Life as a Simulation: A Theory from… Antiquity?
Do you ever question your existence in this created reality that we call life? Do these thoughts come into your head right after watching one too many science fiction action films like, for example, the popular 1999 Wachowski-brothers directed The Matrix? If you’re just like me and wanted to dive deeper into this theorized world of events and whether such a theory could be plausible, then our paths have crossed… and is that in itself evidence that the simulation wanted us to? Mind puzzling, indeed. But is there a possibility that we live in a simulation instead of in a truly existing world, or can you completely rule this possibility out? Ask yourself this question: if we live in a simulation, will it have consequences for how we live our lives? In 2016, Elon Musk was among a line of celebrities that considered such a possibility, but what did he really base this assumption on? Was it based on new research or on the wise considerations of our forefathers in antiquity?
Let’s start by firstly examining the Simulation Hypothesis.
The theory is based on statistical probability, assuming its assumption that computer technology will continue to develop. It is believed that the technological development of artificial intelligence (AI) in the future may lead to computer simulations that are so real that the simulations themselves think they are real. In 2003, Swedish-British philosopher Nick Bostrom presented a featured academic text, “Are you living in a computer simulation?”. The conclusion was shaking: It may be that (i) civilizations are almost always wiped out before they can create a convincing virtual reality. It may also be that (ii) technically advanced civilizations of unknown reason choose not to create a reality for us. But if neither hypothesis (i) nor (ii) is true, Bostrom believes that the probability is very high that you live in a simulated reality right now. We are far from the technical opportunities today, but what about in a hundred, thousand or a million years, assuming that we live that long? Let’s examine his assumptions:
The first option entails that humanity dies before we develop the opportunity to simulate human consciousness. In such a scenario, no simulation will happen.
The second option means that the technology can be developed, but it will never be tested for moral or legal reasons. This option is the least likely because if such a technique would be possible to create, then its interest and application would be useful for humanity. But it is a possibility, after all.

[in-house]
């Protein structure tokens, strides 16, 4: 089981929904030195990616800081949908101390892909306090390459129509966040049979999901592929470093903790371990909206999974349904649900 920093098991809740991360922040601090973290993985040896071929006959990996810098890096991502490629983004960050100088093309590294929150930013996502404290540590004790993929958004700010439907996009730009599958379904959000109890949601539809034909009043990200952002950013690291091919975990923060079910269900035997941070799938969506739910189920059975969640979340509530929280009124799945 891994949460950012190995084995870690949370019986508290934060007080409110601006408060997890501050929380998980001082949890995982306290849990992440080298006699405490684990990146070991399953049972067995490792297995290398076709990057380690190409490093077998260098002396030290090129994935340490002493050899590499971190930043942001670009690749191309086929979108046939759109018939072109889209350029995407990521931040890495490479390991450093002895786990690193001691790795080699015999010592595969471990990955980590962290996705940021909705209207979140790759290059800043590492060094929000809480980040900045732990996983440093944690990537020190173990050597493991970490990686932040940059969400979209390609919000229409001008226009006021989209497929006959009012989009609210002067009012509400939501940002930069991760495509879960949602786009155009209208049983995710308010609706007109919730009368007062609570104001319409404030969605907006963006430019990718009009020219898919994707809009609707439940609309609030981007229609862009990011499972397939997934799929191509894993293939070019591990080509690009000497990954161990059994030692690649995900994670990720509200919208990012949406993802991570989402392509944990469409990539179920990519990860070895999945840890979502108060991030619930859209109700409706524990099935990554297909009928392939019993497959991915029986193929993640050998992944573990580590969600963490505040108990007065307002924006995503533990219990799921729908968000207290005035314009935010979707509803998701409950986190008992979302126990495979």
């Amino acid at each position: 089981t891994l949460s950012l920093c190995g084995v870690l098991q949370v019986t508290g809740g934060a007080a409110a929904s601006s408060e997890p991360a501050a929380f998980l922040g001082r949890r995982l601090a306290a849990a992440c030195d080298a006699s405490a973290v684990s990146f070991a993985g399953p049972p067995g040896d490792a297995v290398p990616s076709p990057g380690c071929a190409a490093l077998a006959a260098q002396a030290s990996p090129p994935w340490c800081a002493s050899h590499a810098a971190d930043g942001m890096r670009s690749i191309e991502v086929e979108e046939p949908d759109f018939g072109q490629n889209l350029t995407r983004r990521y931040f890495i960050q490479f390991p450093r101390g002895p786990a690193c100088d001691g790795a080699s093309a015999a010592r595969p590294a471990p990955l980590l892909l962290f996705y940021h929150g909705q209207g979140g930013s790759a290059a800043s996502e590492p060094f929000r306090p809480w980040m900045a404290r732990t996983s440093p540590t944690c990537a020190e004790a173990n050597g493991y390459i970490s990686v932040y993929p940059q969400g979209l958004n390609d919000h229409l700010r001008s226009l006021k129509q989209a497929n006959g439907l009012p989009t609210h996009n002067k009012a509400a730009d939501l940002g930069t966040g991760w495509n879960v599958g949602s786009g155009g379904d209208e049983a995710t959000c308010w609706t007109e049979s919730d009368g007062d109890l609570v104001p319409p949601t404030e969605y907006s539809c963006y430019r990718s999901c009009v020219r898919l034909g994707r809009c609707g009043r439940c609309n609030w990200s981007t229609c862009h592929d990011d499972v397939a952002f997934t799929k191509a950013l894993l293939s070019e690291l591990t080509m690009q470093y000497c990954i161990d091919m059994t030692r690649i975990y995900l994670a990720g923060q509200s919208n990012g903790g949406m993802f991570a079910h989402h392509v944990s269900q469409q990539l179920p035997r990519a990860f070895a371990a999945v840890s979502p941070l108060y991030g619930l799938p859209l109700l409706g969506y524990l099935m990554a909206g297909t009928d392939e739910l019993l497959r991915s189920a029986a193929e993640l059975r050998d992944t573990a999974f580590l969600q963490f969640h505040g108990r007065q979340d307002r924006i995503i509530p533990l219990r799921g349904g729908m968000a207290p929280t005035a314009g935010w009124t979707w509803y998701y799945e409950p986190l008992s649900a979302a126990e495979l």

The third option means that the technology will be developed and actually used. The number of simulated worlds is likely to be great, did not you be tempted to run a simulation on your computer and see how the “people” evolve and justify the mysteries of life?
Bostrom’s argument is based on the fact that in the future we will have enough computing power to simulate many worlds with people like you and me who want experiences, thoughts and senses.
And since there can only be one original world, it is purely statistically more likely that we are in a simulation. Bostrom believes a future artificial intelligence will be interested in running simulations of previous civilizations. Since Bostrom wrote his essay, as is known, much happened. With the recently released Gear VR, Oculus Rift, Google Cardboard and HTC Vive, ours has gone from fiction to reality. We are now living at a time when pragmatic economists write articles arguing for the fact that we must take virtual worlds seriously and that “more equal access to virtual reality” can soon be more crucial than economic allocation policy in the physical world.
Climbing into virtual reality for the first time is overwhelming. Not because it’s strange to suddenly move to a completely different place, but because it feels so natural. Today’s VR technology is primitive – it only manipulates visual and hearing impressions – but the experience is strong. Purely intellectually, you know that everything is fake, yet you know something completely different.
Back in reality, it looks different. Blurred in the contours. Why is the resolution so bad I can not see what’s on the sign over there? Why is my field of vision so limited? The biological constraints suddenly seem difficult to distinguish from technical. The world simply feels less natural after staying in a synthetic environment.
But this futuristic approach is already based on ideas from antiquity. Plato, the Greek philosopher, was interested in how our sense of mind corresponds to the “reality”. In the 17th century, René Descartes found that he could not possibly know what he experienced was the reality or just a dream created by an evil spirit. And in the movie The Matrix as I mentioned in the beginning, how a clerk in a world like ours discovered that he and the rest of humanity live in a simulation created by artificial intelligence. The argument, from the part of Descartes, was more from the part of a “dream argument” which supposes that reality is indistinguishable from a dream. One can look at this from the point of view of the movie Inception and the concept of a “dream within a dream” which is an endless cycle that could be used as a counter-addition to Descartes theory.
We have taken great steps towards creating the reality strain for only the last few years, and according to Bostrom’s logic, the odds that we already live in a virtual world have fallen sharply. May I guess I think it’s a subconscious feeling of the insight that plays on the lips of those who test the technology for the first time. My main concern with this argument is going back to the fundamental question; were the first simulators of the simulation, also… simulated? Mind puzzling, indeed.
Evolvera – always changing, always evolving.